The petition also describes the case of a woman who accused former Provo police chief John King of raping her in 2017, when she was volunteering with the department. She was one of five women who this summer settled a lawsuit with the city over sexual misconduct allegations against King, who was asked to resign in March. King had been forced out of the Baltimore Police Department in 2012 after a report that he had sexually assaulted a coworker.

Salt Lake County prosecutors reviewed the woman’s case and declined it because of “evidence problems,” the petition states.

The fourth woman, a 38-year-old who has cerebral palsy, said she was assaulted by a former coworker multiple times in his apartment in 2016. According to the petition, he told her he was a sex offender; he later made inconsistent and evasive statements to police; and DNA samples from the woman’s sexual assault exam matched him. Prosecutors would not charge him, “citing an alleged lack of evidence,” the petition said.

Gill noted that of the sexual assault cases presented to his office by Salt Lake County police agencies over the past two years, his office has filed charges in roughly 39.5 to 45.5 percent, similar to state and federal averages.

(Trent Nelson | The Salt Lake Tribune) Salt Lake County District Attorney Sim Gill speaks at a news conference in Salt Lake City announcing Salt Lake County's lawsuit against big pharma, Tuesday April 10, 2018.

His office is ethically obligated to not prosecute if there is insufficient evidence, in order to protect taxpayer resources and to respect the due process rights of the accused, he said.

"The biggest disservice we could do is file every case that’s brought to us and let the system figure it out,” Gill said.

Appointing a special prosecutor for these four cases raises “a bunch of questions and potential problems that I don’t see the answers to right now,” said Steve Burton, president of the Utah Association of Criminal Defense Lawyers.

“How do you remove a special prosecutor who oversteps his bounds or abuses his power? How is the person funded? Can a judge remove a special prosecutor?” Burton asked. “It sure seems like it has the potential to create grave disparities between suspects. Everybody else’s case in Salt Lake County is handled the same except for a handful of cases that this one attorney is asking to be looked at and handled differently.”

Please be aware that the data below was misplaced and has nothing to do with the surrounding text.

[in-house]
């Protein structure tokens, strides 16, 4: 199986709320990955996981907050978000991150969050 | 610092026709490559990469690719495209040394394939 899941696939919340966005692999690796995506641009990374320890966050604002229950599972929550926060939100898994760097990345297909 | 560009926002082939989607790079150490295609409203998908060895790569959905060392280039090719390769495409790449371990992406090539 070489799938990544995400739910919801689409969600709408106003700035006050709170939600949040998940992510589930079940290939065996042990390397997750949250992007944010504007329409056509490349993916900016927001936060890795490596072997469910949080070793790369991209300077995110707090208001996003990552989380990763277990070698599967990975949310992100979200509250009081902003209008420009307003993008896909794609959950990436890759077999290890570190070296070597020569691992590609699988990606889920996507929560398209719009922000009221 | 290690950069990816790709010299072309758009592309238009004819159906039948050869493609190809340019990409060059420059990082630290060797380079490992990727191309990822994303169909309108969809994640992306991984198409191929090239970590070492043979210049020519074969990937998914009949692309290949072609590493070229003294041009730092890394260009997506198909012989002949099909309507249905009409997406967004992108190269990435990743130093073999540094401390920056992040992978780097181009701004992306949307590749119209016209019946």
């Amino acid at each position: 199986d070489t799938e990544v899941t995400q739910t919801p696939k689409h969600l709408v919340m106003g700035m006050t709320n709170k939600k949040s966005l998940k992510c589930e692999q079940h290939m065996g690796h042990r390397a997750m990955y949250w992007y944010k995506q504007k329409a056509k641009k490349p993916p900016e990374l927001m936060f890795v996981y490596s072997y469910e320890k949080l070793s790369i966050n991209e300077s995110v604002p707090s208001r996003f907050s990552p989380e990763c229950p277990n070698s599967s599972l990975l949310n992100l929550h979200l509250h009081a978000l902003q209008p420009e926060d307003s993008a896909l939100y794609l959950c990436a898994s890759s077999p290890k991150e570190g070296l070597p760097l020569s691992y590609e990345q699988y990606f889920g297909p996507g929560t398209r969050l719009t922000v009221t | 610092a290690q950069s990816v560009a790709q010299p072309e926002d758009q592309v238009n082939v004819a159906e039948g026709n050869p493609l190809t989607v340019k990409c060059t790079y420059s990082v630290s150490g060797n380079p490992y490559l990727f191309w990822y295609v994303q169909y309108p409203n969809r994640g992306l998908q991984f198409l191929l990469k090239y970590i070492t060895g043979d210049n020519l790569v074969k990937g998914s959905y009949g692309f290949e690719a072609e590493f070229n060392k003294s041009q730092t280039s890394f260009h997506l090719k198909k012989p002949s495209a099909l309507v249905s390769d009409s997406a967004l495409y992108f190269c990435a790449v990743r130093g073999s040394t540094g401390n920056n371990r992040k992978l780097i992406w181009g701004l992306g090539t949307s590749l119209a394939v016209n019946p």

Sometimes, Burton said, cases simply aren’t provable beyond a reasonable doubt.

“For the D.A.’s office to decline cases, there really must be a dearth of evidence," Burton said. He added: “It seems unethical to accuse someone of a crime, force them to get an attorney, bring public allegations against them … if you as prosecutor believe there’s simply not enough evidence to prove the case.”

But groups supporting the petition said often, the quality of evidence is not the problem.

“We know too well that the analysis that leads prosecutors to the decision that a sexual assault case is ‘unlikely to succeed,’ despite sufficient evidence, is rooted in the myths and misconceptions which decades of research has debunked,” wrote leaders of Legal Momentum, a national women’s legal defense and education nonprofit.

The low prosecution rate for sex offenses “denies victims of these life-altering and devastating crimes from having any type of justice; likely contributes to a public perception of a prevalence of false reports; and prevents other victims from reporting similar crimes,” wrote Karen Baker, CEO of the National Sexual Violence Resource Center.

“As a result, public safety is compromised, perpetrators continue to victimize people, and victims are further silenced and traumatized,” her statement said.

Gill defended his prosecutors and said they make themselves available if a survivor wants to challenge a decision. He said those dissatisfied with a charging decision can talk to him, or the Utah attorney general, or can petition for a grand jury. He noted the attorney general pursued a rape case in 2017 after Gill’s office declined to file charges, adding it was later dismissed by a judge.

He critiqued Cassell’s approach of seeking a special prosecutor from the Supreme Court as too expensive, making that kind of aid “available only to victims of wealth" with connections to lawyers or the money to hire them. Gill said he’s willing to work with the professor and lawmakers to draft other solutions.